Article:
"He is the fourth suspect in the alleged criminal syndicate," said Adrian Lackay, spokesman for the South African Revenue Service.
The suspect's name cannot be revealed until he appears in court on Wednesday, but he is believed to have played a role in a scam run by Thai national Chumlong Lemtongthai, who was charged last year with poaching rhinos on bogus trophy hunts.
"At the moment, charges are still being formulated" with prosecutors, Lackay said.
The latest suspect was arrested Tuesday at the Emperor's Palace casino near Johannesburg's main airport, with 21,000 rand ($2,770, 2,080 euros) found on him.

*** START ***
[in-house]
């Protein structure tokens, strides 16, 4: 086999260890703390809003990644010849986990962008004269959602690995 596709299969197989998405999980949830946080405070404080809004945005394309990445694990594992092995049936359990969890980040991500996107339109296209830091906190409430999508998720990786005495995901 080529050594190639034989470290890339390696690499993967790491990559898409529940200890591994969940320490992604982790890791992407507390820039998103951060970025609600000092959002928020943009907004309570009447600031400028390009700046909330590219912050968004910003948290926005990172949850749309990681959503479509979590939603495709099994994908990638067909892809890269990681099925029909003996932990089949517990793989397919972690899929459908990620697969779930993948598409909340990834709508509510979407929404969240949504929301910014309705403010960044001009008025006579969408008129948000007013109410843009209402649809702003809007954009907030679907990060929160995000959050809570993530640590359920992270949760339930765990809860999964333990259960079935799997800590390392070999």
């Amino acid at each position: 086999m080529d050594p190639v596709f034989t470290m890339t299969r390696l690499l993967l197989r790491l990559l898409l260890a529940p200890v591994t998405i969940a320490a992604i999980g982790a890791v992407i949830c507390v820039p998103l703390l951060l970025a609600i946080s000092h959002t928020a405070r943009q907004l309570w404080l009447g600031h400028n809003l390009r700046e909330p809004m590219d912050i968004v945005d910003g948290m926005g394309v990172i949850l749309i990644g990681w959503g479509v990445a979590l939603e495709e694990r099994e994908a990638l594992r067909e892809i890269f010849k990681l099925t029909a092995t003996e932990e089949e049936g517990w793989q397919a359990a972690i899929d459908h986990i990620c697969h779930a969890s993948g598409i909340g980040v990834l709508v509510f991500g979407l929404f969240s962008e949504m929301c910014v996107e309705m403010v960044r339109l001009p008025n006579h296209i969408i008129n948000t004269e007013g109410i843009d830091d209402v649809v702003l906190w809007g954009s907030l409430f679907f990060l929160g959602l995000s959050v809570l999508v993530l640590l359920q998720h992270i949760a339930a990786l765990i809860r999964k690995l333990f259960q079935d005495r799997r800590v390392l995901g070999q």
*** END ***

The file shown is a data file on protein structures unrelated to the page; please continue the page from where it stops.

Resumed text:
A third Thai national and a South African farmer have already been charged in connection with the case.
The revenue authority says Chumlong, who is awaiting trial in Johannesburg, would obtain trophy hunting permits and then buy the rhino horns from the hunters to ship overseas.
Local media report that Chumlong would pay friends, strippers and prostitutes to pose as hunters and export the horns under trophy permits, a limited number of which are issued each year.
The animals' distinctive horns are hacked off to be smuggled to the lucrative Asian black market, where the fingernail-like substance is falsely believed to have powerful healing properties.